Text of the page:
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SELF EMPLOYMENT TAXES: (IRS Publication 533 Schedule SE)
The combined employer share and employee share of this tax is 12.4% for Social Security and 2.9% for Medicare. Social Security maxes out at $94,200 income.
It is difficult to explain it clearly without using an example to illustrate how it works, so here are two examples at different income levels:
Example # 1: $10,000 self-employment income:
Net profit from business………......……$10,000------100%
Self-employment tax (12.2% SS +2.9% Mcare) X 50%...765……..7.65%
Balance—Subject to Self-employment tax…9235….92.35%
Self-employment tax$9235 X 15.3%.…..1413….14.32955%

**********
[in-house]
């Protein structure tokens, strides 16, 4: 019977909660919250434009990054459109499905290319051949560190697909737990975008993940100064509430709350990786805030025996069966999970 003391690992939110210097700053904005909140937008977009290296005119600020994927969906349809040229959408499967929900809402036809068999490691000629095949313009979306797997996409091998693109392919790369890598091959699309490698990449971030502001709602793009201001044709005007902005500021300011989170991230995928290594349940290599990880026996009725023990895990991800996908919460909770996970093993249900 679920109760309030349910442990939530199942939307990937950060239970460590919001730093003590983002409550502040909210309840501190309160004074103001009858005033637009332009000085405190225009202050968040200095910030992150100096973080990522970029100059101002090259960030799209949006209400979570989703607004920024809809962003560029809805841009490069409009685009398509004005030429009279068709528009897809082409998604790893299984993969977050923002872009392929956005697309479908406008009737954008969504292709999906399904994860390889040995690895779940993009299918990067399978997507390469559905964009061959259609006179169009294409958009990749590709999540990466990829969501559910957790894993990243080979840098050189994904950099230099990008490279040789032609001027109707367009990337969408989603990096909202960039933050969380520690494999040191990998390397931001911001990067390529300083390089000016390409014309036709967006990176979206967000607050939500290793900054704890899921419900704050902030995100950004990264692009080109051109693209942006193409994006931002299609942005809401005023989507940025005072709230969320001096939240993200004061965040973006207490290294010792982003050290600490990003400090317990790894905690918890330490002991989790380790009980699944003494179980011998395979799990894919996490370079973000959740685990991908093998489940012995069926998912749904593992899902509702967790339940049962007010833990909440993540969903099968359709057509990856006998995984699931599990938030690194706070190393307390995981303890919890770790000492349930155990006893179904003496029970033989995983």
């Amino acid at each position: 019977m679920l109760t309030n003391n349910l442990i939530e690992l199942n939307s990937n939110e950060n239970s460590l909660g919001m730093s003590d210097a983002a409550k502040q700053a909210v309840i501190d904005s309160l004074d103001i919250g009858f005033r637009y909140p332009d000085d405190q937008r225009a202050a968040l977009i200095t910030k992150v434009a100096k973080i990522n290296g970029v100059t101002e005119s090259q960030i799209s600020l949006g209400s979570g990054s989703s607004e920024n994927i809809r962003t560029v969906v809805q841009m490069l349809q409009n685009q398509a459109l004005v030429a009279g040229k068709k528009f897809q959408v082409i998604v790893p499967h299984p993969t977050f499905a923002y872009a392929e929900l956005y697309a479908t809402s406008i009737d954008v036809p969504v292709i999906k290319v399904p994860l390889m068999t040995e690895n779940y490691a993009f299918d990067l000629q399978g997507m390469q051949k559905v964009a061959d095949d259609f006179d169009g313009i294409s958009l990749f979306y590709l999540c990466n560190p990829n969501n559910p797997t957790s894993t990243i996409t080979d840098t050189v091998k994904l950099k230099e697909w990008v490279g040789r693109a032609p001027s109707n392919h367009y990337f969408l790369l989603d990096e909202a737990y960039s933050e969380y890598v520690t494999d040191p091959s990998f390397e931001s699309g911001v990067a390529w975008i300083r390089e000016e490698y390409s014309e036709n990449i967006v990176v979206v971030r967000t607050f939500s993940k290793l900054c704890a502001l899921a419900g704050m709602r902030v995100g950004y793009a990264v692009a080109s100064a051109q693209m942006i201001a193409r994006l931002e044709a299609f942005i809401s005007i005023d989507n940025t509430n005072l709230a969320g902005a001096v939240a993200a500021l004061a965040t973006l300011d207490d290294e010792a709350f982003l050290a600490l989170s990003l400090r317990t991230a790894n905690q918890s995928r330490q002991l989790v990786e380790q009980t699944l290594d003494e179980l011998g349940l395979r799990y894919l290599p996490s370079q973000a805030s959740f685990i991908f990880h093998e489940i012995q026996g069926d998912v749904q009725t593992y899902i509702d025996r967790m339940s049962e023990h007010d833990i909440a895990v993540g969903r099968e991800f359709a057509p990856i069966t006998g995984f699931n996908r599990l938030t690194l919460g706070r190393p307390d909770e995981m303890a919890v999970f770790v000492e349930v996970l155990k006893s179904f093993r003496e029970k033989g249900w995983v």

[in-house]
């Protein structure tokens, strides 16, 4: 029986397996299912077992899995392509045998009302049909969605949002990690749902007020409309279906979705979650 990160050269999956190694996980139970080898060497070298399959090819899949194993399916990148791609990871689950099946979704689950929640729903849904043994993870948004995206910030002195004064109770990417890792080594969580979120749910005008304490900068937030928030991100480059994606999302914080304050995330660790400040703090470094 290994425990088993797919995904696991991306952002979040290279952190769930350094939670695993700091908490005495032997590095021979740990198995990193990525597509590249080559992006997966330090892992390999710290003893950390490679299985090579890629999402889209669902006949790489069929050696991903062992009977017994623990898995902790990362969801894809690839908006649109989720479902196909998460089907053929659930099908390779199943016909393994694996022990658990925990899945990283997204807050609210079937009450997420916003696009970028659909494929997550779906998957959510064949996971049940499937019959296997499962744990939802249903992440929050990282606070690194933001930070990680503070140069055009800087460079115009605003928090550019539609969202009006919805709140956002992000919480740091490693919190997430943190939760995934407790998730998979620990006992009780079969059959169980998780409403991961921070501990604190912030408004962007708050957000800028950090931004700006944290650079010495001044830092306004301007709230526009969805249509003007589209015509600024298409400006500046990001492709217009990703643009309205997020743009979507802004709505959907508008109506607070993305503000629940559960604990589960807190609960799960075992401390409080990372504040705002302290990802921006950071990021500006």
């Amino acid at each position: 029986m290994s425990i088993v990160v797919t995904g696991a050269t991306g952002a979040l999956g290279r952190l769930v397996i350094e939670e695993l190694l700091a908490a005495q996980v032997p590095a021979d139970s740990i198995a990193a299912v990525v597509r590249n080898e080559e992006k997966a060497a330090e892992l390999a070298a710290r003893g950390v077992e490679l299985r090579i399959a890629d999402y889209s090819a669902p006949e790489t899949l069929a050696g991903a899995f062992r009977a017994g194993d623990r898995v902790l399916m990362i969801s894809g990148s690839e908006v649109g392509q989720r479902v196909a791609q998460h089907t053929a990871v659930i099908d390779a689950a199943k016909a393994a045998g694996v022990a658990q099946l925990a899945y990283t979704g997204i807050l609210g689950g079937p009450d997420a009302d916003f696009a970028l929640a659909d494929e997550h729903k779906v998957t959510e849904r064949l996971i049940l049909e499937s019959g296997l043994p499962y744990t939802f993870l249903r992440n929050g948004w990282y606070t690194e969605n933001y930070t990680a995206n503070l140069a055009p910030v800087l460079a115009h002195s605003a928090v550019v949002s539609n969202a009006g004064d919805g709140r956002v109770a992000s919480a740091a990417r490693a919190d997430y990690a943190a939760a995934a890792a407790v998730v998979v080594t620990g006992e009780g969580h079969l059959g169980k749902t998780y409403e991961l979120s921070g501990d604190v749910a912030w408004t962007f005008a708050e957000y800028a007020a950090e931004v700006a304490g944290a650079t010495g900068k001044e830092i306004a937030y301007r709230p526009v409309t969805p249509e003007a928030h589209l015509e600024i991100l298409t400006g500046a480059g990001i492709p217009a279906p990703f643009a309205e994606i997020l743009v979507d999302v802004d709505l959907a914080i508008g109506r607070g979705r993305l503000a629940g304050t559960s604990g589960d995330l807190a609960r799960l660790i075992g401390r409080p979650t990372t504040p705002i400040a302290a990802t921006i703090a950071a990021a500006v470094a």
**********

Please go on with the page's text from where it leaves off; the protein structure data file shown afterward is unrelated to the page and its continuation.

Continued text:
Schedule SE does not show all of this detail. It just tells you to multiply the business net income by 92.35%, then take 15.3% of that amount.
Since you pay both the employee and employer share of the tax, you are allowed to deduct half of it as an expense. This is done by subtracting half the $ 1413 ($ 707) which you enter on line 27 of page 1, Form 1040
Example # 2: $200,000 net income from self-employment
NOTE: The maximum for Soc Sec is $ 94,200 but there is NO maximum on Medicare
Multiplied by 92.35%…184,700……92.35%
Social Security Maximum……..94,200
Social Security tax …12.4% X 94,200 = 11680
Medicare tax…2.9% X 184,700 = 5356
Total Self-employment tax……11680 + 5356 = 17036
Deduct 50% on line 27, page 1, form 1040….8518
If you need IRS forms or publications:
This information is not intended to be advice to the recipient.In compliance with Treasury Department Circular 230, unless stated to the contrary, any Federal Tax advice contained in this Blog was not intended or written to be used and cannot be used for the purposes of avoiding penalties.